Once upon a time I walked into room 102 in Anderson Hall and, much to my surprise, all those big, big drafting tables were shoved together. Now… if all those law-bound years of school and sitting in a row prepared me for anything it was what it meant when desks were shoved together in clumps of four:
Group Project Time!
Now instantly my mind came up with a list of all the ways this little arrangement made my eye twitch. But, what was even more of a surprise, was that nothing on that list consisted of ‘I WORK ALONE’ like I was some more skilled, highly dignified silly snooty person who was over here dining with a duke while watching my classmates foolishly poke at their salads with a dessert fork. No. Really the only way to best illustrate this list would be to change each of the reasons into swears.
“Once upon a time” was at 8 in the morning; I was tired and I just didn’t wanna do it. Childish? You bet.
But I did it. And, quite frankly, I’m glad I did it. The interaction I had with my group was the most invigorating part. I thought it was going to take an eternity and a half to come up with ideas, but once the professor cut the umbilical I grew up in about 2.7 seconds. I had to in order to keep up with my group. Ideas were flying off of each other, as though our brains had strapped on rockets and began pin balling around the table. I might have been tempted to ask the lads at Webster’s Dictionary to take a picture of my group and print it next to the definition of ‘FUN’.
And in the midst of having a good ol’ time, laughing and pokin’ around like we each wanted to be clowns when we grew up, we got the whole project pretty much mapped out on the very first work day.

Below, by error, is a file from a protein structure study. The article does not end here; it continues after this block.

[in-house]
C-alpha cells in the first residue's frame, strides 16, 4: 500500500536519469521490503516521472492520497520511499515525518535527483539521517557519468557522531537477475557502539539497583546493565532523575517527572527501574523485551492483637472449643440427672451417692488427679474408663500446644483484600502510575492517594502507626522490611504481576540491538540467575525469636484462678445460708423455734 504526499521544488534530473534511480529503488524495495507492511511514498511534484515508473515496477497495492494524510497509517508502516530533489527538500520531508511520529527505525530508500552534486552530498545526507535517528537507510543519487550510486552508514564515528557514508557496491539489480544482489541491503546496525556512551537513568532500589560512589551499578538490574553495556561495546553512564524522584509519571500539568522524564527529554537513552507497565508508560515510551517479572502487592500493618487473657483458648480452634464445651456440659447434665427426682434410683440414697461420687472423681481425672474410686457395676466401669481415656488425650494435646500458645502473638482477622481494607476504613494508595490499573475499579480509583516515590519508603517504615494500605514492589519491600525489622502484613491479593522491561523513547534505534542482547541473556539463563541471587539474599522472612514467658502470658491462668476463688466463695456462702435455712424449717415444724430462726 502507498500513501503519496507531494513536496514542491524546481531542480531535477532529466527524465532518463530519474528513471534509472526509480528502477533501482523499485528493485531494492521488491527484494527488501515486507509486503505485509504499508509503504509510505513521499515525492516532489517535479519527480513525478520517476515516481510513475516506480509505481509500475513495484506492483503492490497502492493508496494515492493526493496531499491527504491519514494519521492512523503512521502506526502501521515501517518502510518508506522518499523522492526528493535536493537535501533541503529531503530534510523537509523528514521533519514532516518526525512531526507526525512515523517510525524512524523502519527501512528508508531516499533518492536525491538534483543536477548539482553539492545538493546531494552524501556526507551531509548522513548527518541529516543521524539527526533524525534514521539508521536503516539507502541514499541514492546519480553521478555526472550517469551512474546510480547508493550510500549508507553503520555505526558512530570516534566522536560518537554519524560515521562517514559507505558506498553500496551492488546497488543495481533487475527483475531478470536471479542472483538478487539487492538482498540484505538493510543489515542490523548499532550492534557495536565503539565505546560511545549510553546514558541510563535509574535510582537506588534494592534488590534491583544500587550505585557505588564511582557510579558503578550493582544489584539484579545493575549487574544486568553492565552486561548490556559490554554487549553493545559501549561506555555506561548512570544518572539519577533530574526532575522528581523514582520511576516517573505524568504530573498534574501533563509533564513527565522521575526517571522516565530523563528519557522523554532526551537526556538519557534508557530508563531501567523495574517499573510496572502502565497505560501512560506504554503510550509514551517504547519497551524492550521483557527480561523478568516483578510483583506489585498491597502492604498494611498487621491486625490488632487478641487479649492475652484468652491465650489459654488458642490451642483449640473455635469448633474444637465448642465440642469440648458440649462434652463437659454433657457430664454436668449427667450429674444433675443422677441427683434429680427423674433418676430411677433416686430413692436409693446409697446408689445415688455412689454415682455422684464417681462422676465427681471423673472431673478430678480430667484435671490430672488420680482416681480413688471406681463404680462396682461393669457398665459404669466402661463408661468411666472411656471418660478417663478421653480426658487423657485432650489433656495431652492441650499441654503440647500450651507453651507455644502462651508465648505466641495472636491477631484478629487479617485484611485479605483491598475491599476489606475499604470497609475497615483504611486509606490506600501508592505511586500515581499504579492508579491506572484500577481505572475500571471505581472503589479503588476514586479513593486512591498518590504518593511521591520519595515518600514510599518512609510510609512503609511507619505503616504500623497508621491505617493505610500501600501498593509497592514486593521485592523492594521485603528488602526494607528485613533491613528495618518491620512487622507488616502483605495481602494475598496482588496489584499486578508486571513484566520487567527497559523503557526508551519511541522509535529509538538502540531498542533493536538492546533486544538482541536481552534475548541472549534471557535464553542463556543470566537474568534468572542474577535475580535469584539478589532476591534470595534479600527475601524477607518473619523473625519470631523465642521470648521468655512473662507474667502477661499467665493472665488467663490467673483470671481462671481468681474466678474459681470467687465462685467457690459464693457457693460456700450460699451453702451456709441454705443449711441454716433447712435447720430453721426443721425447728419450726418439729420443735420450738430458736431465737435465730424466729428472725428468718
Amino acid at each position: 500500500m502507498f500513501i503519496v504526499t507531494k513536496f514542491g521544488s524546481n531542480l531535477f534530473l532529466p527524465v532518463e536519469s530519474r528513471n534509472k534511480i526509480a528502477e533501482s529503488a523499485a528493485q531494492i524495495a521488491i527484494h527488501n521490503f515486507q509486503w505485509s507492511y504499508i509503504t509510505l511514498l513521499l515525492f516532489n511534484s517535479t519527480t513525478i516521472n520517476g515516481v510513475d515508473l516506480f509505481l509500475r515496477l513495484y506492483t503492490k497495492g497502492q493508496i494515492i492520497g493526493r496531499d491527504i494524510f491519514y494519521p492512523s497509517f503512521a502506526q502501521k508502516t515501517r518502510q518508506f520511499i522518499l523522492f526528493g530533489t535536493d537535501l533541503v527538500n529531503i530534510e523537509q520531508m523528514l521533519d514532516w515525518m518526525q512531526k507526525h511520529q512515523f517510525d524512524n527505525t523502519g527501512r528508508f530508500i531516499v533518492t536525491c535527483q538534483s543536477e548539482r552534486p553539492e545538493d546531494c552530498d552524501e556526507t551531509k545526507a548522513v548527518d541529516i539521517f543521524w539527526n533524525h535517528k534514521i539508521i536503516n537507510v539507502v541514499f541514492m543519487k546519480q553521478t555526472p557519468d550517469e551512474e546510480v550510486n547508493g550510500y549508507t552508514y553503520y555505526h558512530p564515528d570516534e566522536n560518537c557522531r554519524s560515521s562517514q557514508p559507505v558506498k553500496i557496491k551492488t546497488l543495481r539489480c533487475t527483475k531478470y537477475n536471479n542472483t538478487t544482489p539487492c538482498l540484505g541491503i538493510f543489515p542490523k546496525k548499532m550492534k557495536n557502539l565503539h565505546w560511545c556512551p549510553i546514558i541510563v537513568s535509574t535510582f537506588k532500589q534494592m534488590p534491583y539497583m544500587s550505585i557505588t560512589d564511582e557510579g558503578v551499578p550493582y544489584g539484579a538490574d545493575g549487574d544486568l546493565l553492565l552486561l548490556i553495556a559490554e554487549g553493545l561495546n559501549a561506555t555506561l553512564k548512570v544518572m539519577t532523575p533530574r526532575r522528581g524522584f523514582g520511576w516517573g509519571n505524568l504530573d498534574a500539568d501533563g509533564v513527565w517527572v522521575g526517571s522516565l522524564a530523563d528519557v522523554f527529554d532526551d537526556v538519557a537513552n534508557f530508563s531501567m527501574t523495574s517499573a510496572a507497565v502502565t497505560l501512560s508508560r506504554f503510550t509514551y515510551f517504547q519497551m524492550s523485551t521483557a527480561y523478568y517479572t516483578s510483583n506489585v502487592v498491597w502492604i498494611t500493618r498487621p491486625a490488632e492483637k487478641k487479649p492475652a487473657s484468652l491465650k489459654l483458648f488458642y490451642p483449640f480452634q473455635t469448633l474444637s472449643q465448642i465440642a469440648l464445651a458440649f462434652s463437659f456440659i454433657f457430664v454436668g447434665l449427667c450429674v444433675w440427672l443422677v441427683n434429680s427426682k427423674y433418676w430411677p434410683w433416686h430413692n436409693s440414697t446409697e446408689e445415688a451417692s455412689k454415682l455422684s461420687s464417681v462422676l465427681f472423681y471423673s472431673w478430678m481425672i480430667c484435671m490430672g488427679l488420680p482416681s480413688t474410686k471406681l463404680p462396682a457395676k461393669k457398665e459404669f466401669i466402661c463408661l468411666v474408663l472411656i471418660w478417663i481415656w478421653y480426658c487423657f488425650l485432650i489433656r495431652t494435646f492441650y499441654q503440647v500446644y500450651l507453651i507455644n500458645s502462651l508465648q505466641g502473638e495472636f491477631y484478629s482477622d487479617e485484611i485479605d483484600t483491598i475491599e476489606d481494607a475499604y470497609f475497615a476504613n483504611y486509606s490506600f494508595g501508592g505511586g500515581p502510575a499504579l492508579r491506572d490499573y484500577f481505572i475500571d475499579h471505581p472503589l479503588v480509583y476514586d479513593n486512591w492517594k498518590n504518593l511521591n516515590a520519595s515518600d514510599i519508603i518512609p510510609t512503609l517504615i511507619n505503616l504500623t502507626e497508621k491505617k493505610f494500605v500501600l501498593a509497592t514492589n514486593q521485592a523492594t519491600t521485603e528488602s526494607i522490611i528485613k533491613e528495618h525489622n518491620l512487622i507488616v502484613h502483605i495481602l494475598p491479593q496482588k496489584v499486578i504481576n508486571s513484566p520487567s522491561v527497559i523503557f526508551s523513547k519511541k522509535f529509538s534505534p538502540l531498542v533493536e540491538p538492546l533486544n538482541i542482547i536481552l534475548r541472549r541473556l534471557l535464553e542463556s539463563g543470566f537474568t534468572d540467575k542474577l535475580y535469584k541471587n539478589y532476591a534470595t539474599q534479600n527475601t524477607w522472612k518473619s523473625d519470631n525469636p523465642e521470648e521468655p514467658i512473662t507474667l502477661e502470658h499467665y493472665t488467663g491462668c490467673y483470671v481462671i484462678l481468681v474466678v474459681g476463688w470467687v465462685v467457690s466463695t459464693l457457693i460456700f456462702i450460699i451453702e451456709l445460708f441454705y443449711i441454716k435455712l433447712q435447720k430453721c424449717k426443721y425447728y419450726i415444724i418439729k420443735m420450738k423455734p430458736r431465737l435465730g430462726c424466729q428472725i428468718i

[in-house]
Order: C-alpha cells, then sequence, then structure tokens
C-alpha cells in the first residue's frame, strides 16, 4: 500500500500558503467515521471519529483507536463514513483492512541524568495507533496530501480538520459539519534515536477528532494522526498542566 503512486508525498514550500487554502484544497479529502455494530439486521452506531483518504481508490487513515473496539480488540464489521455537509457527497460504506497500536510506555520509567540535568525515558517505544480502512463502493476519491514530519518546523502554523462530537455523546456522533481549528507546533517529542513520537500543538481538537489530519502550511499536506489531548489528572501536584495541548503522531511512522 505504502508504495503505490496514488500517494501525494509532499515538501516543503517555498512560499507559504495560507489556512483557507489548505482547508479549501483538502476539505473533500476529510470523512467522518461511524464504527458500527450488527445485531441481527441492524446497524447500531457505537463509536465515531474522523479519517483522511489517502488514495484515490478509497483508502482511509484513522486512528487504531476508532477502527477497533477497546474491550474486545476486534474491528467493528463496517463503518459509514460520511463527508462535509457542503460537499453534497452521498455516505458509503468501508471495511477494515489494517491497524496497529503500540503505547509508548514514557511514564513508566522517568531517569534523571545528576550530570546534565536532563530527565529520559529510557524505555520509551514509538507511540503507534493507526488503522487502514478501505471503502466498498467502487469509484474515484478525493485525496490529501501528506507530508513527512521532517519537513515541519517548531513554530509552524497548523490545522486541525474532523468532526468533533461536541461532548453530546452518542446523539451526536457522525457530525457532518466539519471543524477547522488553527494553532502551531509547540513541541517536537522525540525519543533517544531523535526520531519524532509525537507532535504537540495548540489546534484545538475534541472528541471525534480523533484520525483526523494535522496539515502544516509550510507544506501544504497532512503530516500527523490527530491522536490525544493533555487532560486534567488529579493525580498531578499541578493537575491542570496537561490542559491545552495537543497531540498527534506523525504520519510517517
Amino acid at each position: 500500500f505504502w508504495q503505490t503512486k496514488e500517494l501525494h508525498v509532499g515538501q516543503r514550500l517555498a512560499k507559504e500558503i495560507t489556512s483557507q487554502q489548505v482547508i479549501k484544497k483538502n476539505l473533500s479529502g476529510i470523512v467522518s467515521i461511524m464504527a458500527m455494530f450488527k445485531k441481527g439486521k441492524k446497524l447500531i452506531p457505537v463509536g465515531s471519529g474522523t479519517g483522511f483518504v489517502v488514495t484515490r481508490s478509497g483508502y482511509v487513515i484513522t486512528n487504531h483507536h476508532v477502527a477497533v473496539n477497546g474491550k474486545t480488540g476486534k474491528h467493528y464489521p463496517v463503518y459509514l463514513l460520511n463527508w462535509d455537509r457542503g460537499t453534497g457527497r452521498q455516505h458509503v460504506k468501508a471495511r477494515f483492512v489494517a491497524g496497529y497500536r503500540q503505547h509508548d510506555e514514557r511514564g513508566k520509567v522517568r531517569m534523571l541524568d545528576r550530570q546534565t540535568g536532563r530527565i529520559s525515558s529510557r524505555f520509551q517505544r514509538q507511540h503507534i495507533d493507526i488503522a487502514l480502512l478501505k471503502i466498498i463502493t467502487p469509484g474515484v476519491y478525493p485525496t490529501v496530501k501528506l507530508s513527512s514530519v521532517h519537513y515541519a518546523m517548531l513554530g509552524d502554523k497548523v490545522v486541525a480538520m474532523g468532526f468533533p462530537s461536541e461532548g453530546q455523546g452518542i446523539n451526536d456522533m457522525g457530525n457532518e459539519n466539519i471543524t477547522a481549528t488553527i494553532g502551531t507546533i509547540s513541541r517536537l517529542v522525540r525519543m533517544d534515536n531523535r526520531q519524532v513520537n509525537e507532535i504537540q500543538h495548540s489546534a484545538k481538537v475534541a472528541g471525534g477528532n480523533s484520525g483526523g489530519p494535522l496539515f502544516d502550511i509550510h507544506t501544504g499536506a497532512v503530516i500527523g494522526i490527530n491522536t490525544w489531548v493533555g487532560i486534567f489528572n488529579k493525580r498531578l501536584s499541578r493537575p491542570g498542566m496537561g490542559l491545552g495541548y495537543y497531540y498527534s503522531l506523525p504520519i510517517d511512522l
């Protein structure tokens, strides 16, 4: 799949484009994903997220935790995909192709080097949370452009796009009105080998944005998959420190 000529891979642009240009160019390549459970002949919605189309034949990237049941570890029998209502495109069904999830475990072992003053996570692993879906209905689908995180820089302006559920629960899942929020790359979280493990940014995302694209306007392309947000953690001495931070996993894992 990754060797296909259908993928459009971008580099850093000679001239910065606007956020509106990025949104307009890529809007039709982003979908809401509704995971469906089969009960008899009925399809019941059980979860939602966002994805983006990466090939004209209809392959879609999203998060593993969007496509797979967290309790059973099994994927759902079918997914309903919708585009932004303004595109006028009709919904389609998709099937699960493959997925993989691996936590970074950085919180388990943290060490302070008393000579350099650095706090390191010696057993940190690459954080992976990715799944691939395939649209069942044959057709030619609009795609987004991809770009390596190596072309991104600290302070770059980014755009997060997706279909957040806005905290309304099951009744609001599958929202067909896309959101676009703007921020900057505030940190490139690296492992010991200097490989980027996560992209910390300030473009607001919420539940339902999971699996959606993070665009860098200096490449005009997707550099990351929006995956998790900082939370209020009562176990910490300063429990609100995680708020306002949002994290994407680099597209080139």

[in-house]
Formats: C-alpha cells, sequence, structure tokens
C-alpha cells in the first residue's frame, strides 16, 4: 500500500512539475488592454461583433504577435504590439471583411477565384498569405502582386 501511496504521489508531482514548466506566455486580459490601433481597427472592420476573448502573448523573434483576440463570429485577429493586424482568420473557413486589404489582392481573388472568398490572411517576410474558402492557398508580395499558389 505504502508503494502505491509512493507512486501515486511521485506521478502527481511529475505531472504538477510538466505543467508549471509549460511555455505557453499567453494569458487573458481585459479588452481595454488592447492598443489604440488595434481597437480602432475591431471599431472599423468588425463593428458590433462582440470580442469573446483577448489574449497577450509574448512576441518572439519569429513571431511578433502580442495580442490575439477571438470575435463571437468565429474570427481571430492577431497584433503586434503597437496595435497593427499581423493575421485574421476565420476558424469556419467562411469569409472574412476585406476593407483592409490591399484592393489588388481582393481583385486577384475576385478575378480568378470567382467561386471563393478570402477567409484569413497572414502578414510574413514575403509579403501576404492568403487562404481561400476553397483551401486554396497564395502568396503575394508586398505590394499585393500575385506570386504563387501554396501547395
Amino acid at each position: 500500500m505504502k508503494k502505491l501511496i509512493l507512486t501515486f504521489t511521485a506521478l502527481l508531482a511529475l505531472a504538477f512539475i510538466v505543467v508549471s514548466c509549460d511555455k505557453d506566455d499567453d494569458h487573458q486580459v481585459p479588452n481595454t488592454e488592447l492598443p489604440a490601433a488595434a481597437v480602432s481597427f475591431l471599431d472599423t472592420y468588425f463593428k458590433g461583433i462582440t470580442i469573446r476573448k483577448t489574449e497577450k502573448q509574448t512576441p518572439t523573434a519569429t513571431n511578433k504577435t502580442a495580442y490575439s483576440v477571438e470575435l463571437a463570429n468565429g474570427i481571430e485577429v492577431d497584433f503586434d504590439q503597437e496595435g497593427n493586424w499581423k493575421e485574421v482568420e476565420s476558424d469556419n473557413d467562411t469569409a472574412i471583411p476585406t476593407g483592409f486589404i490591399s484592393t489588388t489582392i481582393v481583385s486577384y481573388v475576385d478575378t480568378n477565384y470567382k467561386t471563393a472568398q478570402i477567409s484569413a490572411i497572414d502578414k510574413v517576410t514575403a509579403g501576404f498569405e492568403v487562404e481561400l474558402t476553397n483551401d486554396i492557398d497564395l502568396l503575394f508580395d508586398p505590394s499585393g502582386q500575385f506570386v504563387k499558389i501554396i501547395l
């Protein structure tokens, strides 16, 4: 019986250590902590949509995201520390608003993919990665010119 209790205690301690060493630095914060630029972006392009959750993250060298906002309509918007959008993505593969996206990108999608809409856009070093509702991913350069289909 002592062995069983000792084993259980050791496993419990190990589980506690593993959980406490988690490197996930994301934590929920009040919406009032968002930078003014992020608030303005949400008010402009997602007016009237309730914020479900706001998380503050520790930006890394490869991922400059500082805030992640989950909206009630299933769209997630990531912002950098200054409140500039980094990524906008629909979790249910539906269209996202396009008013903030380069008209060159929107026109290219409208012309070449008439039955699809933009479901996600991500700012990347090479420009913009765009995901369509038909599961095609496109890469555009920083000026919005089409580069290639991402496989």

Here was what we had to work with:
Panel #1: Jack and Jill
Panel #2: Went up a hill
Panel #3: To fetch a pale of water
Panel #4: Jack fell down
Panel #5: And broke his crown
Panel #6: And Jill came tumbling after
I know, right? I can’t even come up with jokes that good. Anyway, there were a few rough-drafts created to try and figure out how we were best going to represent the storyline we had concocted for Jack and Jill.
In the end, I was responsible for panels #5 and #6. They looked something like this:
Note: The negative space did not play well with the rest of the design in Panel #6, so it had to be tweaked quite a bit in order to better fit the 8″x8″ board.
So. Jack and Jill (Yin and Yang) had some serious car trouble and needed to fetch a pale of water. They traveled up far into the triangle hills until they come across a cuddly bear guarding a fire hydrant. Putting two and two together and getting four, Jack and Jill attempted to reach this fire hydrant. Unfortunately they were deceived by the not-so-cuddly bear’s initial gesture of kindness. The selfish bear kicked Jack and Jill, knocking Jack’s crown off his head, thus breaking it, and Jack and Jill were broken in half sent tumbling downward.
Don’t stare at panel #4 for too long, audience, because if you do you’ll notice a boo-boo. Jack ended up flipped. Luckily, it doesn’t throw the rest of the panels off too much, so the eye still travels through the panels relatively well with minor confusion. Panel #1 was a tad on the cluttered side; it’s hard to see the crown. And in Panel #6 I, shame on me, should have thickened the line of the hill in the background and on Jill — that cartoon-y boldness lacks a little.
All in all, my group and I (as well as our classmates) were pleased with what had been created. Sure, some mistakes could have been corrected, but it feels like a solid piece. I trusted in my group’s abilities and I believe they, overall, made good decisions in designing their pieces of the puzzle. I enjoyed the combined effort, having to rely on one another, having to make up where one of us may have lacked. This project was definitely a good preparation for the future.
Thank you both, for not only putting up with me but for also, well, just being amazing.